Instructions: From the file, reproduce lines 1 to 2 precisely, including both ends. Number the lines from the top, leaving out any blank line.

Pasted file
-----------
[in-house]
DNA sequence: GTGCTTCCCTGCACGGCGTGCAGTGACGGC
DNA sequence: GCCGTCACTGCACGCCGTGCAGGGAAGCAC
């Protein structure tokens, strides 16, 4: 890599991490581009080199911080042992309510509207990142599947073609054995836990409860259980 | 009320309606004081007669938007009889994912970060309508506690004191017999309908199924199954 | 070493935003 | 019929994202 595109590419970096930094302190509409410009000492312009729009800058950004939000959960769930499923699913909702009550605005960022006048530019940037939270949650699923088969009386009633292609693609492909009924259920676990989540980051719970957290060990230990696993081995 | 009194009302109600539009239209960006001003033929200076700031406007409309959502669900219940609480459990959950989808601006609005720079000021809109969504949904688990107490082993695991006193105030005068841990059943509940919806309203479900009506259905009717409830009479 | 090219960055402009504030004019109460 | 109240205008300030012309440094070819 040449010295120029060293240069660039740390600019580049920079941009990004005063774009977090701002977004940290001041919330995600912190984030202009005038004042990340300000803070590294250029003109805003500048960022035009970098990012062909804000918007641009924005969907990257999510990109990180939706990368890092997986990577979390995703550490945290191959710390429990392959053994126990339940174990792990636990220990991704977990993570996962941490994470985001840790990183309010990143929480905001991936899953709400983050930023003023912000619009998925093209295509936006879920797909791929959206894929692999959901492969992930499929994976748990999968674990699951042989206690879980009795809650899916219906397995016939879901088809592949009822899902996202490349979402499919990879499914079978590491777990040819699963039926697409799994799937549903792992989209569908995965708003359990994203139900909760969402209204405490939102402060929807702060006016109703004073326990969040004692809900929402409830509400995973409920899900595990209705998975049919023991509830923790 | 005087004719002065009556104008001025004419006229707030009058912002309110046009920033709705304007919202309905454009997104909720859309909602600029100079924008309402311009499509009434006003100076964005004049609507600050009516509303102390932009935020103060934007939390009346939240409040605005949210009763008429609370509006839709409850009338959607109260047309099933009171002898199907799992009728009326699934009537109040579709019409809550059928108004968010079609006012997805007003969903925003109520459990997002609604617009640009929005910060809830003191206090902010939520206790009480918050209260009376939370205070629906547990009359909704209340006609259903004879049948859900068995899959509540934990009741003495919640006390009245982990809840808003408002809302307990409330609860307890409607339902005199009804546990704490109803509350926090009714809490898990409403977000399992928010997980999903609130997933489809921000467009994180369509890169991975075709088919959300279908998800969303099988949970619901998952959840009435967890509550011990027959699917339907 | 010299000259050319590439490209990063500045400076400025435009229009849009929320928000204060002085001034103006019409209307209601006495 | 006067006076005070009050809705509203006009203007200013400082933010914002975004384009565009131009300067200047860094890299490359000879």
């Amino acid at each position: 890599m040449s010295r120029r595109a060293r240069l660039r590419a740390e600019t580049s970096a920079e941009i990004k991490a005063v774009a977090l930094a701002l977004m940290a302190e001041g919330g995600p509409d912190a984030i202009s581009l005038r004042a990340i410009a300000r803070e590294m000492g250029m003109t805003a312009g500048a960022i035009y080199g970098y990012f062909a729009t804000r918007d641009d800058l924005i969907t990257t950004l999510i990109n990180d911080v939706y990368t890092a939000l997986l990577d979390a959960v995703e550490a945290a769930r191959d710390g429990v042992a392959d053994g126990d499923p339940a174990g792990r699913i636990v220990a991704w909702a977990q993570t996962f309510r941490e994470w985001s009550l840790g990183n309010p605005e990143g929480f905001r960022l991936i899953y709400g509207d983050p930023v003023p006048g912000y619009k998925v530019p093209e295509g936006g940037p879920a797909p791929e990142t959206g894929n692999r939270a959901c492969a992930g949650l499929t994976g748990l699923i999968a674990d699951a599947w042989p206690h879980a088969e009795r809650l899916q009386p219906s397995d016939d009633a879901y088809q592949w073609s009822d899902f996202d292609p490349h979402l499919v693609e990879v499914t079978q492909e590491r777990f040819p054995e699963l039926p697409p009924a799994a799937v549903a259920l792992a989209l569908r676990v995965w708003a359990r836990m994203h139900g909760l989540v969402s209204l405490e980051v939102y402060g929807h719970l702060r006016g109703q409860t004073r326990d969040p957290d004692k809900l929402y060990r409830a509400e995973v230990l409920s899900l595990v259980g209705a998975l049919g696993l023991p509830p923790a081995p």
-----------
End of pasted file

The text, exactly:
[in-house]
DNA sequence: GTGCTTCCCTGCACGGCGTGCAGTGACGGC